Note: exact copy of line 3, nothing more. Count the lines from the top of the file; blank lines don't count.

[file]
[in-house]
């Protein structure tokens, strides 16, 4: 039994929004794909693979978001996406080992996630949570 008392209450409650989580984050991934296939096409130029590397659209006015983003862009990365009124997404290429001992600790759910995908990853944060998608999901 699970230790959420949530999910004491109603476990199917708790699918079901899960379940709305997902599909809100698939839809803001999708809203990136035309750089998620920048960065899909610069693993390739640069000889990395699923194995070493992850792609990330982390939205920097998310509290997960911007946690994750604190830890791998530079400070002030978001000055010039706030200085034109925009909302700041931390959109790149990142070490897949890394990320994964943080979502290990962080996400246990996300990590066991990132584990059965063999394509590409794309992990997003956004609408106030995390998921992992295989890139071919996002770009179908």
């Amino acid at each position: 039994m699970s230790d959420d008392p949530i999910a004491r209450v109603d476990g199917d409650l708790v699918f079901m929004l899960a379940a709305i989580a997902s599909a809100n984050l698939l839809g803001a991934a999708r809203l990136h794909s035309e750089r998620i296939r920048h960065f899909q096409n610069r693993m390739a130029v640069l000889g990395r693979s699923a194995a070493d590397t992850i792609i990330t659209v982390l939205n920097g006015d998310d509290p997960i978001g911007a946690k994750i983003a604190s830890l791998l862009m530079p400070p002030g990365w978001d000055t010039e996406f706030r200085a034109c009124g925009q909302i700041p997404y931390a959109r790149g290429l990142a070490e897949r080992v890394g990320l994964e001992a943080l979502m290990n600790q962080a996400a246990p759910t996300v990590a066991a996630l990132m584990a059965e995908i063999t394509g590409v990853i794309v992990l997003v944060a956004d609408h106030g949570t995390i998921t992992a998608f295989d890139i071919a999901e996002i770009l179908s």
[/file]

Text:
């Amino acid at each position: 039994m699970s230790d959420d008392p949530i999910a004491r209450v109603d476990g199917d409650l708790v699918f079901m929004l899960a379940a709305i989580a997902s599909a809100n984050l698939l839809g803001a991934a999708r809203l990136h794909s035309e750089r998620i296939r920048h960065f899909q096409n610069r693993m390739a130029v640069l000889g990395r693979s699923a194995a070493d590397t992850i792609i990330t659209v982390l939205n920097g006015d998310d509290p997960i978001g911007a946690k994750i983003a604190s830890l791998l862009m530079p400070p002030g990365w978001d000055t010039e996406f706030r200085a034109c009124g925009q909302i700041p997404y931390a959109r790149g290429l990142a070490e897949r080992v890394g990320l994964e001992a943080l979502m290990n600790q962080a996400a246990p759910t996300v990590a066991a996630l990132m584990a059965e995908i063999t394509g590409v990853i794309v992990l997003v944060a956004d609408h106030g949570t995390i998921t992992a998608f295989d890139i071919a999901e996002i770009l179908s």